4) School generally is tidy, staff are approachable and senior management team are visible.

5) Governors don't merely rubber stamp school's decisions but make it a point to oversee critical areas of the school (FSM pupils progress/ pupil premium, areas of weakness in curriculum and tracking improvement, etc...). Governor's do not give the appearance that they're in this for benefits to their CV or to ensure their child's class/ progress through school goes well. Governor's actively consult parents (by survey or parent/ governor meeting/ clinics) to understand what is currently concerning parents in the school.

6) school is aware of upcoming changes to teaching/ curriculum/ testing and are signalling early what measures are in place to deal with new criteria/ changes.

MrButtercat Sun 23-Jun-13 08:54:37

What past said but with the addition of

all pupils making outstanding progress whatever their ability

all pupils are pushed ie not just those that got level 3s in their Sats at 7 resulting in the rest being written off due to lack of early maturity

outstanding parental information which includes proper informative reports and regular updates on levels,targets,progress and the curriculum(parents knowing how and what concepts are taught is crucial)

mrz Sun 23-Jun-13 08:58:47

happy children making progress

Elibean Sun 23-Jun-13 11:07:11

Happy, confident children who look forward to going to school. All children making progress and feeling good about it, regardless of ability.

Good relationships between school, parents and the wider community.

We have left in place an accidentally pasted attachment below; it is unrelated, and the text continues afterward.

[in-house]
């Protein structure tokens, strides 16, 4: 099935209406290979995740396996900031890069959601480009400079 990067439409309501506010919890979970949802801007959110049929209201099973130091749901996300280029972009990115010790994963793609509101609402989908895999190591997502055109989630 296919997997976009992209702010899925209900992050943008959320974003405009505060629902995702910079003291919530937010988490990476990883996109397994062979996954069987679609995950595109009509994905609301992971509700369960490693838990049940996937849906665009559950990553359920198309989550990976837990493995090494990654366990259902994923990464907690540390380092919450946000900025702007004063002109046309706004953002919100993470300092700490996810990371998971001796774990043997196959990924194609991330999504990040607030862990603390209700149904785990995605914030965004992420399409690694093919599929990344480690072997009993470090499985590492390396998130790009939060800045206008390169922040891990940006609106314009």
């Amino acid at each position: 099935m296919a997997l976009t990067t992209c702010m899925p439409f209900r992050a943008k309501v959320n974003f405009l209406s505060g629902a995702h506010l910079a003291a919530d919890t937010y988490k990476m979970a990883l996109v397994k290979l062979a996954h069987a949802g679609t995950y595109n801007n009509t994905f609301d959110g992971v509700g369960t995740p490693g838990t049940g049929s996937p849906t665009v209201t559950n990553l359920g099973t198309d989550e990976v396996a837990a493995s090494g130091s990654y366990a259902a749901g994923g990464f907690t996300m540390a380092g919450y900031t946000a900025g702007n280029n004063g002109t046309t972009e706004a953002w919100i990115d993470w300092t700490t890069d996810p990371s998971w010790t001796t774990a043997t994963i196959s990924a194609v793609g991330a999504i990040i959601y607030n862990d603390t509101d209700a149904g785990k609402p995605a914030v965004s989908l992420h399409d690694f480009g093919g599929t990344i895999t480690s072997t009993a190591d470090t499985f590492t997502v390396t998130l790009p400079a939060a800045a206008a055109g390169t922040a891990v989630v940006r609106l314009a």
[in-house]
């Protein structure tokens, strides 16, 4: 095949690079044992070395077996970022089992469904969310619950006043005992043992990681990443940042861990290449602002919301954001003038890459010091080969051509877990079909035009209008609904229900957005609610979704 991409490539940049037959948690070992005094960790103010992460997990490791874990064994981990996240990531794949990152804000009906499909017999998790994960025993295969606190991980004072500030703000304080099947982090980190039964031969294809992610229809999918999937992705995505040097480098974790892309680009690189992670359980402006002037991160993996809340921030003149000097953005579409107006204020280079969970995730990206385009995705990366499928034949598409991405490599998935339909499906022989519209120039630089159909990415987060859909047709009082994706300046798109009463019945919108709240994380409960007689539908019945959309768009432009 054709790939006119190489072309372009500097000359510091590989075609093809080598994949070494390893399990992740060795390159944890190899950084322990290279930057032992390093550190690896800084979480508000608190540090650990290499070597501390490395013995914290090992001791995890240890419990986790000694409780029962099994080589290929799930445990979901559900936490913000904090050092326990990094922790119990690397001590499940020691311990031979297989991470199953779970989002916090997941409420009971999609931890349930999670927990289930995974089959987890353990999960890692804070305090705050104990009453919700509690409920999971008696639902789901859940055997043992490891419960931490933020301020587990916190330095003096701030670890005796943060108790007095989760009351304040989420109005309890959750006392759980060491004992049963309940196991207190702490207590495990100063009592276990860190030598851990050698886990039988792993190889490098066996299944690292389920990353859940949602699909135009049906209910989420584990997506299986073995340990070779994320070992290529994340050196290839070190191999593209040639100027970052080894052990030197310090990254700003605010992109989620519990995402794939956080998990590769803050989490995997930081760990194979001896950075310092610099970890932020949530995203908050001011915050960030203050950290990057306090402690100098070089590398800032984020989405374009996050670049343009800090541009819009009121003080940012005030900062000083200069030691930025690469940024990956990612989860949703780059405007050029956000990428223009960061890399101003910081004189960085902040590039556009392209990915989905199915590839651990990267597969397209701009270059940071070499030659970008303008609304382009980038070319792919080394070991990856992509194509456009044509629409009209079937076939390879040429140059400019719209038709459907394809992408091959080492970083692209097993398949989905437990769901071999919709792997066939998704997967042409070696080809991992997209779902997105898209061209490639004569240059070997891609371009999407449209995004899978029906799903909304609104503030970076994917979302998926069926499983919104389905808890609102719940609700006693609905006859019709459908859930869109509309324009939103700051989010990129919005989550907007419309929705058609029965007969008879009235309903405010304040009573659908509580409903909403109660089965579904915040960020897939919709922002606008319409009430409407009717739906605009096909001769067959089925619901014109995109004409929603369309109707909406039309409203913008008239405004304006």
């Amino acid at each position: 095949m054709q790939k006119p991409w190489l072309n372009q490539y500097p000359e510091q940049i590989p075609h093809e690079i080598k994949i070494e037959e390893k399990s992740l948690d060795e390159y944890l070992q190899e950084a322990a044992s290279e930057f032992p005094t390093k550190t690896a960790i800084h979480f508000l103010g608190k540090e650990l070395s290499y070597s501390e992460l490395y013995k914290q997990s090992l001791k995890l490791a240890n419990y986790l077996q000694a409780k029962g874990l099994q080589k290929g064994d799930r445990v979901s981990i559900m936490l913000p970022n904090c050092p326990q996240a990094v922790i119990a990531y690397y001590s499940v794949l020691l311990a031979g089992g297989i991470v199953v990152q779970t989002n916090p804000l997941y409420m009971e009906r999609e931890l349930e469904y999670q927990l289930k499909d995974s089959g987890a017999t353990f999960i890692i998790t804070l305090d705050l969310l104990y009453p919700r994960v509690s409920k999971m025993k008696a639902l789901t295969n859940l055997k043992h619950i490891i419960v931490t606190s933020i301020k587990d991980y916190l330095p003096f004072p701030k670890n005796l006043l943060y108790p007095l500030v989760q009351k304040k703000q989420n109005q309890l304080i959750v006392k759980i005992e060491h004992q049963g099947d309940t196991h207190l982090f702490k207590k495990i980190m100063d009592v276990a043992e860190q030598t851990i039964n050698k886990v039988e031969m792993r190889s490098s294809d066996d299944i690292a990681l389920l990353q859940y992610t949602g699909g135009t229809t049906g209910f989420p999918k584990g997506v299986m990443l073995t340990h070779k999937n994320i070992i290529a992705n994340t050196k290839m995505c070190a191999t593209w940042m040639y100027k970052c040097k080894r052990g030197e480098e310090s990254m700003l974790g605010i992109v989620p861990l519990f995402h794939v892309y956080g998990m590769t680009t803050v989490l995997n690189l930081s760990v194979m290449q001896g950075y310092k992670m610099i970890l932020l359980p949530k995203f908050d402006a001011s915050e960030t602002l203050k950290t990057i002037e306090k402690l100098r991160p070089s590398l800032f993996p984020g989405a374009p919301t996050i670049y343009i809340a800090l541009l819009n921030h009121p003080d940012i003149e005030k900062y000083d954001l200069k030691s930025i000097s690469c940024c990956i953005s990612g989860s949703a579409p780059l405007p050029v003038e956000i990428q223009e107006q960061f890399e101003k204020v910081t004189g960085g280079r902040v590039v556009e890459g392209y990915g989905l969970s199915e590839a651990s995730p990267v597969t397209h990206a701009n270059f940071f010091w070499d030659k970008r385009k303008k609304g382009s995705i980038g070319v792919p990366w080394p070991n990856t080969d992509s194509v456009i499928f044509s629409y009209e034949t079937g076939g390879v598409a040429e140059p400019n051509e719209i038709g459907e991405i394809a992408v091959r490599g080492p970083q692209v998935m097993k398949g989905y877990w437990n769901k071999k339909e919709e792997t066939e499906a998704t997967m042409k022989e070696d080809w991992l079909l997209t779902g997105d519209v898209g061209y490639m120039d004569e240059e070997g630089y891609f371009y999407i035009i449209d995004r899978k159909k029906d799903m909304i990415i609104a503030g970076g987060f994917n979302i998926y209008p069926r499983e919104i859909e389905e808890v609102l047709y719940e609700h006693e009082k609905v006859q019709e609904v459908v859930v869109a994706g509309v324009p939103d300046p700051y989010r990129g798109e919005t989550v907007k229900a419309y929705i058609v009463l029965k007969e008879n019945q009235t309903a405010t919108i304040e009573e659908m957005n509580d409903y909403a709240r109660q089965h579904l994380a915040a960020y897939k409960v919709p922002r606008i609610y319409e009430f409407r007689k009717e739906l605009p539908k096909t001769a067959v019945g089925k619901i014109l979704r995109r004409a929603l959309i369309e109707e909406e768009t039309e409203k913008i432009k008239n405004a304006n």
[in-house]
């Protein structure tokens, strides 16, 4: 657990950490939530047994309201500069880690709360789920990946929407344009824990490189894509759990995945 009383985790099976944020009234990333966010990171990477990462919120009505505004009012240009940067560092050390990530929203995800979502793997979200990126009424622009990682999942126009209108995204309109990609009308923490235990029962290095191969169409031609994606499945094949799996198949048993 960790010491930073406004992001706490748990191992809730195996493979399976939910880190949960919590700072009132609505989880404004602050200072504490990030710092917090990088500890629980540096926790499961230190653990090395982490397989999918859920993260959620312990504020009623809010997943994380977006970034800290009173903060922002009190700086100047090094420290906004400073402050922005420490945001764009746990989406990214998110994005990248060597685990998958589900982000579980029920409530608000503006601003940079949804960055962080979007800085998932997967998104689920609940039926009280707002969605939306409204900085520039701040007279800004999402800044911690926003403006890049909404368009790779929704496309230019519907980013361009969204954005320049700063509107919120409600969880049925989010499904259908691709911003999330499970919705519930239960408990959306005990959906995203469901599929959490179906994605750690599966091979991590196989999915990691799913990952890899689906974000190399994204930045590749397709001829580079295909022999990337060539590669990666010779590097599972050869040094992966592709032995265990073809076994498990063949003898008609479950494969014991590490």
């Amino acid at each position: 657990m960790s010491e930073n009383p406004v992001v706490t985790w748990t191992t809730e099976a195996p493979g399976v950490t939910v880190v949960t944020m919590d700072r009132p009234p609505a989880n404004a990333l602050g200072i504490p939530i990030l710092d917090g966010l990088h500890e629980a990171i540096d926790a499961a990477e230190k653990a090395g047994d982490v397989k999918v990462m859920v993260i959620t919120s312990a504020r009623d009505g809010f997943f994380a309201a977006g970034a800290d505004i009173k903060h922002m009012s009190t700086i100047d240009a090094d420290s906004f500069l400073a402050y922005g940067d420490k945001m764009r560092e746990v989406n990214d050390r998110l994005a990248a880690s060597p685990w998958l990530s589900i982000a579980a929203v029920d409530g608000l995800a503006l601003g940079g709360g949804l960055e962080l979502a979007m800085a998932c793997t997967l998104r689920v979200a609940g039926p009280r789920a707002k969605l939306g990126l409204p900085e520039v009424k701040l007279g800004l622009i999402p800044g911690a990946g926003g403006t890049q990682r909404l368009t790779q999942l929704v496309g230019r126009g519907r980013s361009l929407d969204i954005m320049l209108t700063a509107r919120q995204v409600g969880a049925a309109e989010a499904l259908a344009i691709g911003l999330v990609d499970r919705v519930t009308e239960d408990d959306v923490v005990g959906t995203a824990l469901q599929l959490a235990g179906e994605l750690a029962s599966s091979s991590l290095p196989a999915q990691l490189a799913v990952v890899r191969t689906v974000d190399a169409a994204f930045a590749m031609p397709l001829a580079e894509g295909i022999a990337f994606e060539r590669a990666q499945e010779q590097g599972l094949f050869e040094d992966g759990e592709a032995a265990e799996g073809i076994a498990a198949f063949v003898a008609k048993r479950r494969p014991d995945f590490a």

Willingness on part of all adults (Govs, SLT and staff) to acknowledge areas for improvement as well as strengths, and do something about them.

Allbubble Sun 23-Jun-13 12:12:10

Message deleted by Mumsnet for breaking our Talk Guidelines. Replies may also be deleted.

toomuchicecream Sun 23-Jun-13 15:15:55

A Head who knows the children and parents by name.
A warm, supportive atmosphere.
A similar ethos to my last school, where they Head made it her mission to ensure that by the time they leave, each child knows they're good at something.

Lots more, but that's a start!

Talkinpeace Sun 23-Jun-13 16:01:17

This
www.youtube.com/watch?v=9vUmjzQyCcw
www.honitoncollege.devon.sch.uk/index.php/parents/core-performance-indicators

The results are average for a comp, but it is SO clearly a happy place
(the bald guy is the head BTW)

Elibean Sun 23-Jun-13 16:11:02

Allbubble, that sounds so frustrating. I agree.

Which is why I would always, always advocate looking round a school, talking to pupils, the Head, and if possible other parents, rather than just going on Ofsted. Which, with the best will in the world (if you're lucky), is only a two day snapshot.

And then trusting your gut.

duffybeatmetoit Tue 25-Jun-13 22:27:57

I would always disregard any Ofsted report. I would look to see how happy and confident the children are and how well they interact with each other and the staff. What links are there between school and parents?

Look at exam results but also think about whether that reflects the catchment area. What % of children sit the exams - is it a case of only entering children who will get a good grade?

Panzee Tue 25-Jun-13 22:33:15

Very little turnover of staff. People rarely move schools if they're happy.